Amcor has just announced a merger with Bemis, a US based flexibles packaging company. The new entity will be the global leader in plastics packaging with a market cap of around US$17 billion, annual revenue of US$13 billion and earnings before interest and tax (EBIT) of US$2.2 billion. But after looking at the deal, we wonder if Amcor has paid too much.
Amcor management has been touting the merits of the deal, which it says will generate earnings per share (EPS) accretion of over 10 per cent with synergies expected to be in excess of US$180 million a year by the third year after the merger is completed.
While the EPS accretion might seem attractive, the deal marks a turning point in the company’s strategy, turning away from its target return on capital employed from acquisitions by year three.
The price paid by Amcor shareholders for the operating earnings (EBIT) of Bemis is a notional total of US$7.15 billion once Bemis’s net debt and unfunded pension liabilities are added to the market value of the Amcor shares as well as transaction costs and an estimate of the one-off costs required to realise the forecast synergies.
When this is compared to Bloomberg’s estimate of the sell side consensus forecast for Bemis’s EBIT in CY19 of US$424 million, the return on funds employed from the acquisition is just 8.5 per cent pre-tax, even if the full US$180 million of forecast synergies is added. This is well below Amcor’s pre-tax weighted average cost of capital of just over 10 per cent (around 8 per cent after tax).
This implies that to achieve a shareholder value-neutral outcome (i.e. a return on capital employed equal to Amcor’s cost of capital), Amcor will need to deliver US$129 million of synergies on top of the US$180 the company has forecast.
The total US$309 million of synergies required to value neutrality equates to 3.6 per cent of total Flexible packaging sales of the combined group. To put this in context, Amcor’s acquisition of Alcan’s Flexibles and specialty cartons business 10 years ago generated synergies equating to around 3.5 per cent of the combined group’s Flexibles and specialty carton sales.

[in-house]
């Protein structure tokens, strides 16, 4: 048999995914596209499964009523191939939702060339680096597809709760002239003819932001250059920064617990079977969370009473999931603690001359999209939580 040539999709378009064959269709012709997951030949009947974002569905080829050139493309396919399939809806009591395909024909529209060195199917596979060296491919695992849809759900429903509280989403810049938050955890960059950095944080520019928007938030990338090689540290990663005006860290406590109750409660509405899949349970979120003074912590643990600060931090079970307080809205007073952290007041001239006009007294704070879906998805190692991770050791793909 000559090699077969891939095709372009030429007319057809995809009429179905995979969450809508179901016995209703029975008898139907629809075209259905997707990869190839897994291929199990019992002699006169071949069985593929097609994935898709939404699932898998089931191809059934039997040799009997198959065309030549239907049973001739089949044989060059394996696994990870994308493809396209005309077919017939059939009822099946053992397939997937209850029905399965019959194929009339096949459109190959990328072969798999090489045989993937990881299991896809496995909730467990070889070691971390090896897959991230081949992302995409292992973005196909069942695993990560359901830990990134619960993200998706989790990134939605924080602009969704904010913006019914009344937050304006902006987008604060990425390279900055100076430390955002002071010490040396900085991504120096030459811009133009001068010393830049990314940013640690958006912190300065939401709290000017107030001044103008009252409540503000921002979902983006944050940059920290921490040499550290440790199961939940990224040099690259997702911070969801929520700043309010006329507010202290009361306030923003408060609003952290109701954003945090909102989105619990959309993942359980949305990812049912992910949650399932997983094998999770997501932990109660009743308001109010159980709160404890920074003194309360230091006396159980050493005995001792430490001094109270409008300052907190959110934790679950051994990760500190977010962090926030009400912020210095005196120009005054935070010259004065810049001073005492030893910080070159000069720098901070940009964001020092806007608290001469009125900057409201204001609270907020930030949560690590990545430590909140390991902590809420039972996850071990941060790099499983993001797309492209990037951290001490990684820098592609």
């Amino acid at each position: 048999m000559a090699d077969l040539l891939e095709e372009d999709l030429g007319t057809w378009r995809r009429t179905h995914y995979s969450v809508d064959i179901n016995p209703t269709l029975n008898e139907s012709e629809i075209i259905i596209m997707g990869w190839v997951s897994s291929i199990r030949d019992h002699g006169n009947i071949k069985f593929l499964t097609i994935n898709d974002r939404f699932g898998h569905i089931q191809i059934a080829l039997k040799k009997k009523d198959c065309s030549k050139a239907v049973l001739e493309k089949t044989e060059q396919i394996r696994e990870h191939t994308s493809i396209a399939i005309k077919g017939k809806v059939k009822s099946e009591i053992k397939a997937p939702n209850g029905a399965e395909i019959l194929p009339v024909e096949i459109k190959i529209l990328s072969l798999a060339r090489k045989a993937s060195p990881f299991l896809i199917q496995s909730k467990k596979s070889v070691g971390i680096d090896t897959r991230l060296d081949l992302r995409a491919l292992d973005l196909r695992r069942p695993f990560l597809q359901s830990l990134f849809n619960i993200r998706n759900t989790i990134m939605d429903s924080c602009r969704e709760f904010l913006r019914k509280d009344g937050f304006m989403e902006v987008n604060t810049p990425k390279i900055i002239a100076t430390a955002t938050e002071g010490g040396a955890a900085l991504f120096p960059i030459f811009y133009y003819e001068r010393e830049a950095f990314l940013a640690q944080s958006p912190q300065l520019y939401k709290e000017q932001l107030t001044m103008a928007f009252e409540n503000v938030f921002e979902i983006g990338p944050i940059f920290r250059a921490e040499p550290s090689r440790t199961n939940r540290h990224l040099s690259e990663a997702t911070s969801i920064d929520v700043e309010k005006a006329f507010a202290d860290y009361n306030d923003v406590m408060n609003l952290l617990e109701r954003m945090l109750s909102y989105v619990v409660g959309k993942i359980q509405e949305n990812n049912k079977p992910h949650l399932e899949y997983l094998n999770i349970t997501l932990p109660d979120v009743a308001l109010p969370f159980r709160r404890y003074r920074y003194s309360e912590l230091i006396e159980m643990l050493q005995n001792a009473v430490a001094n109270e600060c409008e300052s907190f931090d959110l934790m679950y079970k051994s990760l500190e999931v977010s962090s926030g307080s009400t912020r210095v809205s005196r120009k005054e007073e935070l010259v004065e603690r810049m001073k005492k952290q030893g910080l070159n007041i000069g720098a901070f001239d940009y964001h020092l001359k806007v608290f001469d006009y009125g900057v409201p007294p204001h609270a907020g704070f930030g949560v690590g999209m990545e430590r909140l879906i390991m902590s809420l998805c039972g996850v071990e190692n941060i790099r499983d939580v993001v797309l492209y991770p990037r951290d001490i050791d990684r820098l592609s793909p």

However, the Alcan acquisition provided significant plant rationalisation opportunities given the high degree of geographic overlap between the two businesses, particularly in Europe.
While there appears to be a reasonable degree of geographic overlap between Amcor and Bemis, it is much less than the geographic revenue splits of the company would indicate. This is because Amcor’s revenues in North America are primarily from its Rigid Plastics and Specialty Carton businesses, while it only has a 2 per cent share of the North American Flexibles market.
Additionally, Amcor’s Flexibles revenues in North America primarily come from its position in the medical packaging market. Combining Amcor’s medical Flexibles and foils business with any similar market exposure for Bemis stands a reasonably high likelihood of encountering anti-trust issues, given that Amcor was forced to divest North American medical packaging assets after its acquisition of Alcan’s North American business.
Even in Latin America, the overlap is more limited than the above diagram would suggest given Amcor’s focus in the region is on Peru, Colombia and Chile while Bemis is stronger in Mexico and Brazil.